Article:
November 1998


As I mentioned in last issue, you know me and yet you don't. My last several columns have been an intentional effort to give you, constant reader, a more intimate view of just who the boy behind the anonymous Internet mask really is. . . maybe even someone not unlike many of you? Although I feel that I have found my place in my school and in my family, I still at times feel alienated and confused. I suppose that's normal for teens to feel that way, and when you're gay those feelings seem to be magnified tenfold. As any outcast can testify, sometimes you won't even fit in with other outcasts no matter how hard you try.

I've understood the power of influence since I was a young boy, but I have only recently started to understand just how powerful that influence can be. Of all of my relatives, I am the first one that has been born in America. I can remember hearing my grandparents speak of me becoming President someday! Hey don't laugh, that's the same thing Teddy Roosevelt's Mom used to say to him!

I've also seen how strong my influence can be in more personal ways, especially when it comes to my younger brother, and I can see the beginnings of my influence on my baby brother too. Chris has always looked up to me and although we have our separate interests, we also have much in common that we share. I also know that my younger cousins look to me as a advisor and confidant, and I strive to be the best role model possible to them.

It's not very easy being a role model, especially when you know you are one. I cannot count the number of times I've chastised myself for not doing something to stop the sexual abuse that befell my brother and I. What kind of big brother am I to let someone hurt Chris? Why didn't I stand up to Bob and protect my brother? Those questions have dogged me for years. I was the one who slit my wrists first and Chris -- wanting to be like me -- followed my lead. . . a fact my parents still haven't quite let me forget.

Nor should they.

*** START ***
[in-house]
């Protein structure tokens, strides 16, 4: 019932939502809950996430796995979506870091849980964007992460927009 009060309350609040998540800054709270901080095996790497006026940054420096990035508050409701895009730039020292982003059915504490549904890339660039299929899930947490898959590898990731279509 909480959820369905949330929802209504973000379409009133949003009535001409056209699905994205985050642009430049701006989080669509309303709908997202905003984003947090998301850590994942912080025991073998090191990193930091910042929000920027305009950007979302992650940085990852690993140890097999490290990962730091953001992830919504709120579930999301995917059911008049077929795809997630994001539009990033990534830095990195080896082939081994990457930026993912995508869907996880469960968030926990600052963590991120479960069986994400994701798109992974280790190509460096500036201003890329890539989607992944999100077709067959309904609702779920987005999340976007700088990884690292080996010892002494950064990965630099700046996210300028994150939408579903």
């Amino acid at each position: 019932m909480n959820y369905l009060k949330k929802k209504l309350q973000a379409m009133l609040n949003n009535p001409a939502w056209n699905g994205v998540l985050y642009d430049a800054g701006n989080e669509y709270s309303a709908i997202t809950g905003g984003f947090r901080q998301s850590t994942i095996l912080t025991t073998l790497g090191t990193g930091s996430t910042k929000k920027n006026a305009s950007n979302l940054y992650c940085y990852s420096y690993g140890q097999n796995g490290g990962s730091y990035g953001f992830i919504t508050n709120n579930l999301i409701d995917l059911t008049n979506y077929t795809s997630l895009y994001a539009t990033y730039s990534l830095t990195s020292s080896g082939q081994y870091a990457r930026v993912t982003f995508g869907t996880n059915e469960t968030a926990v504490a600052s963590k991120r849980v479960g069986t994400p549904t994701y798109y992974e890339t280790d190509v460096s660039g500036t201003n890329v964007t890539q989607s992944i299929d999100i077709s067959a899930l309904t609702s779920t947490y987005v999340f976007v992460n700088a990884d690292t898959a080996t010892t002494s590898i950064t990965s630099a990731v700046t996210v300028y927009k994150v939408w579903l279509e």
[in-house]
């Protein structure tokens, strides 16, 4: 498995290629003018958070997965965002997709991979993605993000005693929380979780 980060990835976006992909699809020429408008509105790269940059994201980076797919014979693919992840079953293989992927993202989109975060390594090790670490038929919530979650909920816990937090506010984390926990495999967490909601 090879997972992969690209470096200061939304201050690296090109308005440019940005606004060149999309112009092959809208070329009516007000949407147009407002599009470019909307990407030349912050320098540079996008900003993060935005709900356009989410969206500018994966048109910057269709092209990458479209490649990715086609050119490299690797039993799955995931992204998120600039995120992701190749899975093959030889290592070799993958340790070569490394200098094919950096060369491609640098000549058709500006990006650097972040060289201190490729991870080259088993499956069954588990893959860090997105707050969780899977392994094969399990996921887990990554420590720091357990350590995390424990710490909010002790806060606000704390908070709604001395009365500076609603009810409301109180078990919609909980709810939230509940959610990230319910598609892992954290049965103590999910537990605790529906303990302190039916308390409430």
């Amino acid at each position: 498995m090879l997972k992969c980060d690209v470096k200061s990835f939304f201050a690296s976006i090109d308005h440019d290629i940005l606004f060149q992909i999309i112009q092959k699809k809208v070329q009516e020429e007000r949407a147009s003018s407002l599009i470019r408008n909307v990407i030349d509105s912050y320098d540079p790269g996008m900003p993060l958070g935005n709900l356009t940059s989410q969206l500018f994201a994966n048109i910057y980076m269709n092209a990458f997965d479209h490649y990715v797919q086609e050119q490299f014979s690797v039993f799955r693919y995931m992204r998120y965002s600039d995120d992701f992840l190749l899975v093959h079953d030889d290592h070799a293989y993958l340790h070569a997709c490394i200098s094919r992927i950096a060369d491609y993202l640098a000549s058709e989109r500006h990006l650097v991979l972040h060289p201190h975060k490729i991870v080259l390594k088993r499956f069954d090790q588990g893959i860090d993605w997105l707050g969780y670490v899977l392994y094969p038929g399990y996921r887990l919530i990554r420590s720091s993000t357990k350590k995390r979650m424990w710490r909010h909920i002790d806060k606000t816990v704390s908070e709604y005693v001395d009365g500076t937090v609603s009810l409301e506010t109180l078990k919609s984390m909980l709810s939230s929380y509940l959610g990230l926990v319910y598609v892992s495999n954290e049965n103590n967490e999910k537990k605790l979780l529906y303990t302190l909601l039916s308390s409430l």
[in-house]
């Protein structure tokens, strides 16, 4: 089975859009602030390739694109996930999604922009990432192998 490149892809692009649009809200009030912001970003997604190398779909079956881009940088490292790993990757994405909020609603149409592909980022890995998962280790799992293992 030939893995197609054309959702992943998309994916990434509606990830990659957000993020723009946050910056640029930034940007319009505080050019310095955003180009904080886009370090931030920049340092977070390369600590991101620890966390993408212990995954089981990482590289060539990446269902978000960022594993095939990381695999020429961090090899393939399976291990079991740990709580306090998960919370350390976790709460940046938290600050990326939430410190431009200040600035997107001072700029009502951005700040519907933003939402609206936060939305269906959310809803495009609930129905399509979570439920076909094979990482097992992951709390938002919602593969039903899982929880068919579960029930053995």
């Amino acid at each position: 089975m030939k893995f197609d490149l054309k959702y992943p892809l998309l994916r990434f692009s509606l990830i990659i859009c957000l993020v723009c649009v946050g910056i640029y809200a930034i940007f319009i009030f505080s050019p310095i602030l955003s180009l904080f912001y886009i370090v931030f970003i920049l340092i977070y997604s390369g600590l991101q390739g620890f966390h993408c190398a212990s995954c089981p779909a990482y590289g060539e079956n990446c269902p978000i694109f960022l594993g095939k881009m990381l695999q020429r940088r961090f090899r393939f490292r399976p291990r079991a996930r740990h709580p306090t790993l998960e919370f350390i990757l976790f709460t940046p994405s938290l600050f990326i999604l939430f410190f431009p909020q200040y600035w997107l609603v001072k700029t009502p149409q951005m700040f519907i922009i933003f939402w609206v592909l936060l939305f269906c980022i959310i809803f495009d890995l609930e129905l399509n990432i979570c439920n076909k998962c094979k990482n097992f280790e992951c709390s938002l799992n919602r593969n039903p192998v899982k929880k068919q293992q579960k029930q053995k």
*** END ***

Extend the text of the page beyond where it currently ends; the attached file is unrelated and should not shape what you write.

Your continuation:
Our society seems to have a near rabid obsession when it comes to creating heroes, and an equally powerful fascination in destroying them. From an early age we are taught to hold in awe the feats of so-called professional athletes, regardless of their behavior off the field. Movie "stars", musicians, and even criminals are surrounded by the masses and given distinction and even special treatment for what they do. Like the moon, people have a dark side that we can't see, and even when we see it we often choose not to.

My Dad never encouraged my brother and I to look as athletes as heroes, and for years I never understood why he wouldn't want us to look up to the football player that returned a kickoff ninety-eight yards for a touchdown as anything more than a good football player, or why we shouldn't be in awe of the Olympic sprinter that won a number of gold medals?

Now it makes perfect sense.

When we make a human into something bigger than they really are, we are the ones who ultimately feel the burn when they fail our ever growing expectations. I used to be in awe of certain NBA players until I learned that many of them have fathered children out of wedlock -- and ignored their offspring. Their irresponsibility to their own progeny made me question as to whether or not they deserve to be idolized, and well I feel they don't. They deserve some recognition for their athletic feats but not the neurotic attention that so many of us give them. Across America we have kids and adults that memorize the stats of their favorite players and even get into physical fights to defend their "man". . . a person who might have a temper tantrum if they're asked for a autograph by a fan. I've experienced this, and believe me it hurt.